This brings us to Rava’s statement on Ketubot 69b. He declares that the halacha is that one collects from the inheritors only from real estate and not from moveable objects (מִמְּקַרְקְעֵי וְלָא מִמְּטַלְטְלִי), whether for sustenance, the ketubah or for support (לְפַרְנָסָה, indicating the daughter’s livelihood). And, on Ketubot 51a, he seemingly ruled otherwise in a case where only moveable objects were available, instructing the trustees to allocate more to the orphan boy, so there should be enough for the orphan girl as well. The Sages asked Rava, don’t you yourself restrict this to real estate? Rava answers why this is nevertheless justified within that framework—that she can be compensated for housework she surely does.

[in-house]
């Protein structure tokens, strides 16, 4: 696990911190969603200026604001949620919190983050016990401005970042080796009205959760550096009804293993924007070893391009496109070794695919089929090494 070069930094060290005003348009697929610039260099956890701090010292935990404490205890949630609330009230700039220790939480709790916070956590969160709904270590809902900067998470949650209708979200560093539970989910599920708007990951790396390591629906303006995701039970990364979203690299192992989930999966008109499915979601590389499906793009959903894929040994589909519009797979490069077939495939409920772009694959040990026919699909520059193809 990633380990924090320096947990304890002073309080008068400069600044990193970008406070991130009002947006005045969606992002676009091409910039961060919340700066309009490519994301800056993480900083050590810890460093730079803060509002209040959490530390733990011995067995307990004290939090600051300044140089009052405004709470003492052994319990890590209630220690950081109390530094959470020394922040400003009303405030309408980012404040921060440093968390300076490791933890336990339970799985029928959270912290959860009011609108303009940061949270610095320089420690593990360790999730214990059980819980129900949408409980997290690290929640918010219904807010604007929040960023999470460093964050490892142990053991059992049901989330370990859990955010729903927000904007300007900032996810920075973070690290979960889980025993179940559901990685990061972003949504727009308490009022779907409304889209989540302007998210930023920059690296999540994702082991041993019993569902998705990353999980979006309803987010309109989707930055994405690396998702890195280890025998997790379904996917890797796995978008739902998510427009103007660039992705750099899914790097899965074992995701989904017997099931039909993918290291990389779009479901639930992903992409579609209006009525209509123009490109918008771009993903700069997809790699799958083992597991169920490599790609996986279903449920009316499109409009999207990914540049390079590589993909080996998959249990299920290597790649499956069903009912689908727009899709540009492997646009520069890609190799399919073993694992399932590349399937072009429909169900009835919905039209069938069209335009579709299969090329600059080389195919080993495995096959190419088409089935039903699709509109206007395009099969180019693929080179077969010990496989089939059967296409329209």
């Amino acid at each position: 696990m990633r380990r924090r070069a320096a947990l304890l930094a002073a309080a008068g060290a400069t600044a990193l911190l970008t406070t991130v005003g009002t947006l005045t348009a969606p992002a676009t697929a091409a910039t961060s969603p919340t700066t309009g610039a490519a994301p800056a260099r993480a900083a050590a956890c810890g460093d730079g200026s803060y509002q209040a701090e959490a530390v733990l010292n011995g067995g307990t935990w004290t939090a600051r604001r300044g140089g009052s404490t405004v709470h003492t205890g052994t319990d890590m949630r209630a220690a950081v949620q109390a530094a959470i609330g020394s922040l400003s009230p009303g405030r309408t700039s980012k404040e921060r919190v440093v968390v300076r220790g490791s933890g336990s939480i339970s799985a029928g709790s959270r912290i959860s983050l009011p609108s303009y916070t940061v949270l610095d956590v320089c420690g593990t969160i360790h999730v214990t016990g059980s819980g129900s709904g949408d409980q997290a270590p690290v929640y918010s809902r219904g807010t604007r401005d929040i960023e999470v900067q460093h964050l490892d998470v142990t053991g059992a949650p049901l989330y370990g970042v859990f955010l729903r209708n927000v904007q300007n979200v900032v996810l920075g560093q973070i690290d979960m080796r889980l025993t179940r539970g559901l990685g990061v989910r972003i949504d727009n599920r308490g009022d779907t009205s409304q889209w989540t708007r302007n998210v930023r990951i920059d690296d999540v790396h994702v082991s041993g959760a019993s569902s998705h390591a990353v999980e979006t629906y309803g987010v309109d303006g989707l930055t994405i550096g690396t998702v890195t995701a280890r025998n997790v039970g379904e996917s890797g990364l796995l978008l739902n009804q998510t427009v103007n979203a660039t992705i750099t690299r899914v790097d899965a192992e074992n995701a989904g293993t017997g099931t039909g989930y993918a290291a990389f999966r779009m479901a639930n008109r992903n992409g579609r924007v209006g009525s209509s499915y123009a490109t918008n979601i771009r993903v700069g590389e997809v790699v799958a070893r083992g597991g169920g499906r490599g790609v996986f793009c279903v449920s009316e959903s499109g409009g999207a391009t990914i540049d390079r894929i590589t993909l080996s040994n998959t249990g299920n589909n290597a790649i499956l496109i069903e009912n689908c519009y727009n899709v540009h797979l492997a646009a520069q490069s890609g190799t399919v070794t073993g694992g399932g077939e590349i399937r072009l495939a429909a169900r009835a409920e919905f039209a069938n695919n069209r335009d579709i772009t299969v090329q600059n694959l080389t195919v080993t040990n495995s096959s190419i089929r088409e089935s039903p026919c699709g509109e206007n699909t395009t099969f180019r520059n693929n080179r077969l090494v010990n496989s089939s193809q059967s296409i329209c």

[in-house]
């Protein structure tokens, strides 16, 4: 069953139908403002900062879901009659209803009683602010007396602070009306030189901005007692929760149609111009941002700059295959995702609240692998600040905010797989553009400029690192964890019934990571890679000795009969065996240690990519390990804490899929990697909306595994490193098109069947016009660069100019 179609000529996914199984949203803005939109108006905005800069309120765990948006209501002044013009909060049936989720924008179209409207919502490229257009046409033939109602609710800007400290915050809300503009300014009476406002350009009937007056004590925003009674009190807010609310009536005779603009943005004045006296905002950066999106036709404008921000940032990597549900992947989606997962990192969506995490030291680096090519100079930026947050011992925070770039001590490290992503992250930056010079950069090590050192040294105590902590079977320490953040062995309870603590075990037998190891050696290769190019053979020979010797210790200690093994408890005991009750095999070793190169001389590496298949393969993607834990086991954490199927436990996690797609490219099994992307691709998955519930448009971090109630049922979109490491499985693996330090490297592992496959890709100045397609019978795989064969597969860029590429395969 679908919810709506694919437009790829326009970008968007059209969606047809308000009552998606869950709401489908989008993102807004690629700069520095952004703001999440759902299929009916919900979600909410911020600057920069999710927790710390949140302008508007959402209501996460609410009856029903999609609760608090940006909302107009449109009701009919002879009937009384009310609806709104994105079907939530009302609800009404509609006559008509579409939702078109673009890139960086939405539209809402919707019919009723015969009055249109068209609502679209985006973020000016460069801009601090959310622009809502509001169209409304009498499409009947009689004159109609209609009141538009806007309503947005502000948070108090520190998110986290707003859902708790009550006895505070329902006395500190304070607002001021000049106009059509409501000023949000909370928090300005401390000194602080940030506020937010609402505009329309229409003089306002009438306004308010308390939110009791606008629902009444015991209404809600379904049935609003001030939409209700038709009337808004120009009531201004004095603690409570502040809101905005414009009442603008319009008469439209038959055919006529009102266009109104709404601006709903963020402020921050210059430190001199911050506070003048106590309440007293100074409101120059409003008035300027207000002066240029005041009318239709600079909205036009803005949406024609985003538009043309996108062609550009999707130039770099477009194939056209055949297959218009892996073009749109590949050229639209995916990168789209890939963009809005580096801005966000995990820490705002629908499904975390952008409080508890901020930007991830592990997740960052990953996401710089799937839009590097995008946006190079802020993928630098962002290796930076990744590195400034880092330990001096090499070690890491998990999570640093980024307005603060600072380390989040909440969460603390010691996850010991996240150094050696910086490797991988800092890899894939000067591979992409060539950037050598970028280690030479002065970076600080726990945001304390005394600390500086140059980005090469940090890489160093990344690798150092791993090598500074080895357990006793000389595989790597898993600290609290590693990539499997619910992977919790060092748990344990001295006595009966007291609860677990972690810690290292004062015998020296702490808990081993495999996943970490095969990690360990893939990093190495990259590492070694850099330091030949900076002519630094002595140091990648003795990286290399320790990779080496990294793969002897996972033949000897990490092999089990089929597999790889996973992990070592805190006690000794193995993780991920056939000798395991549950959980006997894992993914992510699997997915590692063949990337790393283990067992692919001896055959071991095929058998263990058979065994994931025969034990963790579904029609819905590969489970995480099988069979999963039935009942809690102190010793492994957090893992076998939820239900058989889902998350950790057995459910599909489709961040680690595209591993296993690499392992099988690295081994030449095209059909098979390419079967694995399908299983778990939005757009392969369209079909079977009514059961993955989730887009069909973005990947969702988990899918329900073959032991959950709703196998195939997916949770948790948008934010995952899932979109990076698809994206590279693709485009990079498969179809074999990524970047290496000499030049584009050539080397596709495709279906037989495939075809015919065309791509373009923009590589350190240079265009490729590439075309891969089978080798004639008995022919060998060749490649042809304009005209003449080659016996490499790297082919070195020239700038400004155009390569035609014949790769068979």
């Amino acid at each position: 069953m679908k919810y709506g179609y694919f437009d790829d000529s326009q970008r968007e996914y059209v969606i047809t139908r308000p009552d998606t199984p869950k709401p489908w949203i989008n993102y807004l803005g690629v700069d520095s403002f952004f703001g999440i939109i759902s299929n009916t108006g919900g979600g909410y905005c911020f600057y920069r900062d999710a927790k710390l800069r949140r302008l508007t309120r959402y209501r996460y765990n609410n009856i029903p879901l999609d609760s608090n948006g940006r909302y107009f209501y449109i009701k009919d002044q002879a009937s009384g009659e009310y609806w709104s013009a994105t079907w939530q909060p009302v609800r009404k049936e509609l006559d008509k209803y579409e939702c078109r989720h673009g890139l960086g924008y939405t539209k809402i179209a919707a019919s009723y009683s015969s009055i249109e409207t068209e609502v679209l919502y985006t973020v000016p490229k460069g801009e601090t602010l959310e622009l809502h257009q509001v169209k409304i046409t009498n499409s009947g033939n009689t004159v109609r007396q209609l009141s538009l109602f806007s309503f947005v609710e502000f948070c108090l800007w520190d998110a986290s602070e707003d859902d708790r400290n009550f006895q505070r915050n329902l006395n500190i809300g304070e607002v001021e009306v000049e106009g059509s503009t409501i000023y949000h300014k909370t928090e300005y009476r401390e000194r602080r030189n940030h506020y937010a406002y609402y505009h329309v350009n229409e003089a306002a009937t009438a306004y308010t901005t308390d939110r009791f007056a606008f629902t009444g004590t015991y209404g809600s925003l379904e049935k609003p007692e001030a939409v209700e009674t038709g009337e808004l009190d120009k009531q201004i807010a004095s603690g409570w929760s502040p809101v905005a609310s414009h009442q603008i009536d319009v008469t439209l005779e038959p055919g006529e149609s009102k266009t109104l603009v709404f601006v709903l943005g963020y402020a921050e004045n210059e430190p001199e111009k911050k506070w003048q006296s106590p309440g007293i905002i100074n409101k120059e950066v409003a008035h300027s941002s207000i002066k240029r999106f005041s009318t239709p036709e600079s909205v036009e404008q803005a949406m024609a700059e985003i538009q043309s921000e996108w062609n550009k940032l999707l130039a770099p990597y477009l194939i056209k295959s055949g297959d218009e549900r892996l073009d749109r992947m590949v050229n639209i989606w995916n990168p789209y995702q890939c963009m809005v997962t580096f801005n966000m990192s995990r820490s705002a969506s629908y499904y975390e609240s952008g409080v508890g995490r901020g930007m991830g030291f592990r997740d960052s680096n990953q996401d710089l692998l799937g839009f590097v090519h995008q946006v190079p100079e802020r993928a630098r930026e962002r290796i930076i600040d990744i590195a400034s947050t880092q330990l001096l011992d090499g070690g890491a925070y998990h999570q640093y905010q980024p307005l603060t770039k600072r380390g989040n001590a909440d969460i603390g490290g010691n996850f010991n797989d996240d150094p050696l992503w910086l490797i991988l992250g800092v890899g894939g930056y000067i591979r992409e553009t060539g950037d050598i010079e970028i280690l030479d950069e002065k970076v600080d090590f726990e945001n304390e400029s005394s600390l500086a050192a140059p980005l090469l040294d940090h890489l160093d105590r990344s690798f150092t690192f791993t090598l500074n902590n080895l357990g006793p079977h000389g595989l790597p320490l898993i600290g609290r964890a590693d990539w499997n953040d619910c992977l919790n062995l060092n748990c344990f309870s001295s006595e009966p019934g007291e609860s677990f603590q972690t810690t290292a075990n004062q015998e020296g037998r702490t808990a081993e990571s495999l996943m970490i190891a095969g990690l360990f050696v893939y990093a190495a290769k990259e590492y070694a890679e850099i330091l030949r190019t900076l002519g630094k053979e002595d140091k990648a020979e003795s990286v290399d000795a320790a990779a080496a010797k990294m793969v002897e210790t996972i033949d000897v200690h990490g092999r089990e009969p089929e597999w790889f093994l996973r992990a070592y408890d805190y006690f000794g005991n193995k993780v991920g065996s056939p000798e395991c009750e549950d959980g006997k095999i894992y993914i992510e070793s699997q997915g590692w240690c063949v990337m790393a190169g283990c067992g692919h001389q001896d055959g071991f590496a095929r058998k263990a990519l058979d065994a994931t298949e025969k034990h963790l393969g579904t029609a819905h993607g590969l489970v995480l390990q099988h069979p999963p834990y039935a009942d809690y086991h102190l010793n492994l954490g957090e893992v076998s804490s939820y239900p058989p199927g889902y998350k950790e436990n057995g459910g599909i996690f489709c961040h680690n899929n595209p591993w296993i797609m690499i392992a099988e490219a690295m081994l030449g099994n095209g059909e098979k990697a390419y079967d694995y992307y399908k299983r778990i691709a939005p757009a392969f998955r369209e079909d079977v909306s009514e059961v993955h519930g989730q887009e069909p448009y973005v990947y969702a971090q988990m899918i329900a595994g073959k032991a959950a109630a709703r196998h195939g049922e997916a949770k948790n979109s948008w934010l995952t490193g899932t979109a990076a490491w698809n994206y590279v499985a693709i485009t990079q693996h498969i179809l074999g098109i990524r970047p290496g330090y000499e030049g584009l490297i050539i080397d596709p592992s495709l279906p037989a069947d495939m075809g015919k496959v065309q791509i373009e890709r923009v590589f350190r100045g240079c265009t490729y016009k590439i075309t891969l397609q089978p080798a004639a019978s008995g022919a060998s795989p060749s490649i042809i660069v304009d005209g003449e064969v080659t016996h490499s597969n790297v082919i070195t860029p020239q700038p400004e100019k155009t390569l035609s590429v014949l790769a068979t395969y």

Tosafot on 51a (d”h מִמְּקַרְקְעֵי וְלָא מִמְּטַלְטְלִי) have a complex analysis by which Rava is self-contradictory. Rava on 68a rules like Rabbi Yehuda that we grant the second, orphaned daughter the same as her older sister, for we know the father’s intent. And based on complexities in 68b, that Shmuel holds like Rabbi Yehuda, Rava must maintain like him that we collect even from moveable objects. And, Tosafot continue, we cannot say that on 68a he wasn’t stating his own position but only citing Rav Chisda, for the Gemara itself contrasts and resolves Rava’s citation and Rava’s other statement (endorsing Rabbi Yehuda HaNasi). Tosafot offer their solution. Might we answer that it’s indeed citation, not endorsement, based on Beitza 28a?


Rabbi Dr. Joshua Waxman teaches computer science at Stern College for Women, and his research includes programmatically finding scholars and scholastic relationships in the Babylonian Talmud.